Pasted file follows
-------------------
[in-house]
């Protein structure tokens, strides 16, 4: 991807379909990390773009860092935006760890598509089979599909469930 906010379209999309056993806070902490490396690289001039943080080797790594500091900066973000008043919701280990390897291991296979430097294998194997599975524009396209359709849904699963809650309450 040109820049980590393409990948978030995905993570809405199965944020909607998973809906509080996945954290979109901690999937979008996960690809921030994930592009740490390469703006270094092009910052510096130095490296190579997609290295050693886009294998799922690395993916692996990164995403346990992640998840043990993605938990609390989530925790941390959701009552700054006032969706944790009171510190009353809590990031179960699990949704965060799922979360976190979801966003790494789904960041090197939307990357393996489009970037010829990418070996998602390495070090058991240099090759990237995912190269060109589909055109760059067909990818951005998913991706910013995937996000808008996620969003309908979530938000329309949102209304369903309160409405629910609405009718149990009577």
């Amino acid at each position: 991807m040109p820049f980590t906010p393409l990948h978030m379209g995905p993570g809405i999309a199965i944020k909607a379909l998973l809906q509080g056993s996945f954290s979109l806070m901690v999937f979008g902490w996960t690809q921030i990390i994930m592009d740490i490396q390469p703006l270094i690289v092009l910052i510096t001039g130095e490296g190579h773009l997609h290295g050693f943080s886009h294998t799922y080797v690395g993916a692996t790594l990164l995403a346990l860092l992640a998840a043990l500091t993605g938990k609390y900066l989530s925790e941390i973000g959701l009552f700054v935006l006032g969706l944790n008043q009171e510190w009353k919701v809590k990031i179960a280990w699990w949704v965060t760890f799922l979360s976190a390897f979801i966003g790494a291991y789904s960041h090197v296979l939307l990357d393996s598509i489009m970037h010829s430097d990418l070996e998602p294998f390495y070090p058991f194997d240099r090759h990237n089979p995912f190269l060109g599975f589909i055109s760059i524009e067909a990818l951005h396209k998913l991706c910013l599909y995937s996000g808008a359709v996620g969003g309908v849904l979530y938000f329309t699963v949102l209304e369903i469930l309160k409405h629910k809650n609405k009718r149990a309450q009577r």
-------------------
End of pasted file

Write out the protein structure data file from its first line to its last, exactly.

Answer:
[in-house]
């Protein structure tokens, strides 16, 4: 991807379909990390773009860092935006760890598509089979599909469930 906010379209999309056993806070902490490396690289001039943080080797790594500091900066973000008043919701280990390897291991296979430097294998194997599975524009396209359709849904699963809650309450 040109820049980590393409990948978030995905993570809405199965944020909607998973809906509080996945954290979109901690999937979008996960690809921030994930592009740490390469703006270094092009910052510096130095490296190579997609290295050693886009294998799922690395993916692996990164995403346990992640998840043990993605938990609390989530925790941390959701009552700054006032969706944790009171510190009353809590990031179960699990949704965060799922979360976190979801966003790494789904960041090197939307990357393996489009970037010829990418070996998602390495070090058991240099090759990237995912190269060109589909055109760059067909990818951005998913991706910013995937996000808008996620969003309908979530938000329309949102209304369903309160409405629910609405009718149990009577």
């Amino acid at each position: 991807m040109p820049f980590t906010p393409l990948h978030m379209g995905p993570g809405i999309a199965i944020k909607a379909l998973l809906q509080g056993s996945f954290s979109l806070m901690v999937f979008g902490w996960t690809q921030i990390i994930m592009d740490i490396q390469p703006l270094i690289v092009l910052i510096t001039g130095e490296g190579h773009l997609h290295g050693f943080s886009h294998t799922y080797v690395g993916a692996t790594l990164l995403a346990l860092l992640a998840a043990l500091t993605g938990k609390y900066l989530s925790e941390i973000g959701l009552f700054v935006l006032g969706l944790n008043q009171e510190w009353k919701v809590k990031i179960a280990w699990w949704v965060t760890f799922l979360s976190a390897f979801i966003g790494a291991y789904s960041h090197v296979l939307l990357d393996s598509i489009m970037h010829s430097d990418l070996e998602p294998f390495y070090p058991f194997d240099r090759h990237n089979p995912f190269l060109g599975f589909i055109s760059i524009e067909a990818l951005h396209k998913l991706c910013l599909y995937s996000g808008a359709v996620g969003g309908v849904l979530y938000f329309t699963v949102l209304e369903i469930l309160k409405h629910k809650n609405k009718r149990a309450q009577r």